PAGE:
Why digital twin is important? : Companies can test and validate a product before it even exists in the real world with the aid of a digital twin . A digital twin enables engineers to find any process flaws before the product is put into production by simulating the intended production process.
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You can figure out why some batches of products have more variation , flaws, or inefficiencies by comparing the products and the manufacturing processes used to make them. Finally, you may be able to replicate your best runs or the golden batch with the aid of these insights.
The issue is that manufacturers generate production data in a variety of systems and formats. Some businesses amass an excessive amount of raw data but lack the resources to use it productively. Employees who are unsure of what to do with data may be an example of this. It is challenging to put together a complete picture of production at other companies because of incomplete data connectivity. There are also companies that merely struggle to obtain accurate information because their processes are overly complex or their data is useless.
Regardless of which of these or a few other factors is to blame, the main problem is that even when there is raw data available, many businesses are left with inaccurate information. A lot of manufacturers work to improve their machines, processes, or materials. They make every effort, but some of the less obvious sources of variation remain elusive.
This is where Digital Twins can make a big difference in helping your manufacturing company break through data fatigue and turn data into your competitive advantage. But what exactly aremanufacturing Digital Twins and how are they used?
What is a Digital Twin in manufacturing?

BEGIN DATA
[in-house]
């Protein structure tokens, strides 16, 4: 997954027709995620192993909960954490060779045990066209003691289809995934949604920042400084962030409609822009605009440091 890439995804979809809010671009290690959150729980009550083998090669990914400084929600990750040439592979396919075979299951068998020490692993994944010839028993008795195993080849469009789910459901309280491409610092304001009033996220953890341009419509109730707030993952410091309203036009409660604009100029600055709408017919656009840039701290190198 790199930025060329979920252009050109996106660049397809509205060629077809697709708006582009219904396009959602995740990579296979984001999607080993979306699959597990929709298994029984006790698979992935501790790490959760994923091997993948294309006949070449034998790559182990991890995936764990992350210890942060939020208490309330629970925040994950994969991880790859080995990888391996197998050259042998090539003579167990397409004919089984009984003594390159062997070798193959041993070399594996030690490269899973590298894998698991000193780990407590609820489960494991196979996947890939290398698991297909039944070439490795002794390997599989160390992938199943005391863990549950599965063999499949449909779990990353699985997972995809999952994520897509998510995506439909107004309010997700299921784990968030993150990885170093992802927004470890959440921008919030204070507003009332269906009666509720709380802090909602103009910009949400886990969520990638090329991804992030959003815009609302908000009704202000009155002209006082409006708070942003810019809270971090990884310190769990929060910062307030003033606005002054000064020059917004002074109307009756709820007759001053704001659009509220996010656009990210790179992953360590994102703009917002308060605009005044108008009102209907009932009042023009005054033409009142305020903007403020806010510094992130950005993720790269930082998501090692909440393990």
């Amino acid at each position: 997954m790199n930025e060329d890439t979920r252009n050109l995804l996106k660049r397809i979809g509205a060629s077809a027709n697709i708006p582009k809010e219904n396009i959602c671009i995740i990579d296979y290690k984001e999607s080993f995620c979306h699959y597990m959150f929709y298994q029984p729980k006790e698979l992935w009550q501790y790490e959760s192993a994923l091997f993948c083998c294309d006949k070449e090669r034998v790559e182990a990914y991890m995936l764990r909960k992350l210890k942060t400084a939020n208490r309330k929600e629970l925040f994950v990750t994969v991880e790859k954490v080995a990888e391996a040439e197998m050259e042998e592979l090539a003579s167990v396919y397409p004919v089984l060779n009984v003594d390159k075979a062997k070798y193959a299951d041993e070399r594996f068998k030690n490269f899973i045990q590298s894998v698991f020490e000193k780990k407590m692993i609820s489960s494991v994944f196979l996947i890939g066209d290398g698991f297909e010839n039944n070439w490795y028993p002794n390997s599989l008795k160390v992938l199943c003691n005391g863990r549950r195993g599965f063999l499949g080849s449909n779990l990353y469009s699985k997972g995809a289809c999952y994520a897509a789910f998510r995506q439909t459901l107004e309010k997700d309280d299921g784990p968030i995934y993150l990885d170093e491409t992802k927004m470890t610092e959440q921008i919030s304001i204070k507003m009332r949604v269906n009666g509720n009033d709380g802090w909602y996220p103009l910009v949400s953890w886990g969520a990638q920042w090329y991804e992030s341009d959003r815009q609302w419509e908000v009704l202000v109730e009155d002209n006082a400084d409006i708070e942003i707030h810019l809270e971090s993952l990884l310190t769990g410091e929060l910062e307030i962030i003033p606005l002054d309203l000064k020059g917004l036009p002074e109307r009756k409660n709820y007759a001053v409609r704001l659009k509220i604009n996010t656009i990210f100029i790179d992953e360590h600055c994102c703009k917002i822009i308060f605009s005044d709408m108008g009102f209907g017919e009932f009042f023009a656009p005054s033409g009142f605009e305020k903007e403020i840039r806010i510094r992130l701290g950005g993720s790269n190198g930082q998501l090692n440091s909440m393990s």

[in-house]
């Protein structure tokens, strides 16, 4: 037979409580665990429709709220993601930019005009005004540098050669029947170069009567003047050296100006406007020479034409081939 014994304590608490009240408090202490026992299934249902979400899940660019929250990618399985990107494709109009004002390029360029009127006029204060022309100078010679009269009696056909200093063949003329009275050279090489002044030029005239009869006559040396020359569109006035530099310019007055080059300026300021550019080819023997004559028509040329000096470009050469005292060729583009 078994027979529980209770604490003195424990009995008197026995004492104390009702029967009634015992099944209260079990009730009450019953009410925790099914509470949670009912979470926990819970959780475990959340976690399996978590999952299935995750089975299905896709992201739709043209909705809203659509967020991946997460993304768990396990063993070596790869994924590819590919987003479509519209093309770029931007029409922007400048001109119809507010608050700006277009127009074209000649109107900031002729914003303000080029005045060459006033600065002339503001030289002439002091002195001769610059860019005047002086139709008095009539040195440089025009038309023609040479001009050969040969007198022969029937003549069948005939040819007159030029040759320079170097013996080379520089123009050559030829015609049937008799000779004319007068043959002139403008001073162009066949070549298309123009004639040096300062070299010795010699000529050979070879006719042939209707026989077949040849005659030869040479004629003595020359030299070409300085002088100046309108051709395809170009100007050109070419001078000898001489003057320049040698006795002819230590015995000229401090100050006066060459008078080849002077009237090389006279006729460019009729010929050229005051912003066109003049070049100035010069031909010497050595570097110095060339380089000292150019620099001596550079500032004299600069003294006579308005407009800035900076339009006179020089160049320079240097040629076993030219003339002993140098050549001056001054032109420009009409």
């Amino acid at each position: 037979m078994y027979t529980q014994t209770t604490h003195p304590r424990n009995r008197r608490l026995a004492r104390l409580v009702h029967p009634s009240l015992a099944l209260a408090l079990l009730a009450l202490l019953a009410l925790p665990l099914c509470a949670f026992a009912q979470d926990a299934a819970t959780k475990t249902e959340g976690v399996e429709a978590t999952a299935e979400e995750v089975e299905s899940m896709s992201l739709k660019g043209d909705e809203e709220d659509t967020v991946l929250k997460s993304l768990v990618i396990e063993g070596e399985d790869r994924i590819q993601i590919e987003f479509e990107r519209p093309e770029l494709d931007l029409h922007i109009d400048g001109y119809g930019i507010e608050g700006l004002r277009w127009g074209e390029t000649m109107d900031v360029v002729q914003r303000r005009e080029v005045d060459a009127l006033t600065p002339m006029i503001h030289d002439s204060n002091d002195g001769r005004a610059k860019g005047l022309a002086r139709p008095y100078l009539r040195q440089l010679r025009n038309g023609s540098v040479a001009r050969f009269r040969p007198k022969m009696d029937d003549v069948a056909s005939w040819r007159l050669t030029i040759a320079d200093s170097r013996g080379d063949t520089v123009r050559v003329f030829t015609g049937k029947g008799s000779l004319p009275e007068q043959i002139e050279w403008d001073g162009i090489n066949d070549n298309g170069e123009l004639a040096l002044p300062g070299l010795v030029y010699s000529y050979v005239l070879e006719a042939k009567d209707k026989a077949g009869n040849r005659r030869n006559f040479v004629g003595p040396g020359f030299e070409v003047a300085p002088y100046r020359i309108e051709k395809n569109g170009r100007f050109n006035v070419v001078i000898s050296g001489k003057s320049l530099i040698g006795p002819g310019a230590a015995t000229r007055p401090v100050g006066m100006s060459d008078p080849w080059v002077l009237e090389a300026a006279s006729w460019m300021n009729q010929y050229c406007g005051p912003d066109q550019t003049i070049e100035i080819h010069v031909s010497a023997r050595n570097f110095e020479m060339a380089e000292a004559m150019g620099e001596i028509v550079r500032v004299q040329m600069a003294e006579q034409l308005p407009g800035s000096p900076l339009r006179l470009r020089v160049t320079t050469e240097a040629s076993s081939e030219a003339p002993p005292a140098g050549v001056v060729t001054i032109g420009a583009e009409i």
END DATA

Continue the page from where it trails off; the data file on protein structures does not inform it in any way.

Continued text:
A Digital Twin is a digital replica of any process, system, or physical asset that will enhance applications serving business objectives. In manufacturing, Digital Twins can be built for assets, specific production lines, by end product, or for any other “real world” scenario within a productionprocess.
The physical and digital worlds can be combined by using a digital twin. The operational and simulation phases of the lifecycle of a product or process are handled by digital twins. Having a digital representation that you can use to learn more and have a greater understanding of your production is the end result of creating a digital twin, regardless of how you go about doing it.
Every product produced and every process executed is unique. There are hundreds, if not thousands, of key input variables to describe products, assets, entire lines, and processes. In the caseof manufacturing operations, a Digital Twin is a dynamic replica that is designed to capture, map, and structure process variables into a continuously updated database. This database can be accessed and used across the organization. By making this data more readily available in a digital environment, teams can use data in other applications, models, or third-party programs to make meaningful discoveries.
Whyuse a Digital Twin in Manufacturing?
Once you have a digital replica of your process with all the data from relevant sources linked to the right end product (called a process map model), you can start solving your biggest challenges. Let’s look at how a Braincube Digital Twin—built by process, asset, or thread—makes this possible.
For instance, process digital twins can act as your organization’s central source of truth. Each item, batch, or serial code you produce has its own unique set of manufacturing conditions encoded in them. Teams can use this to their advantage by using our Smart IIoT Platform, which has over 25 business apps, to solve everyday problems and improve visibility across departments and facilities.
Engineers and data scientists save valuable time using process Digital Twins. Gone are the days of manual data pulls and complex manual analyses. A Digital Twin automates data pulling, cleaning, structuring, and transforming. This puts the most important information directly into the hands of your skilled engineers. Your teams can focus on solving problems that move your company forward instead of manual data manipulation.
With Digital Twins, teams can focus on solving problems that move your company forward instead of manual data manipulation.
Operational teams can use a Digital Twin to determine which input variables make the biggest impact on specific outputs. Identifying these key input parameters is a crucial step in making the necessary process changes to drive your goals forward.
Data accessibility and Digital Twins
Since almost anything can be transformed into a digital twin (a machine, a process, a system, etc.), ), attempting to determine the type of Digital Twin your company needs can be overwhelming. While selecting the appropriate Digital Twin type is crucial, it is only one part of your digitalization strategy.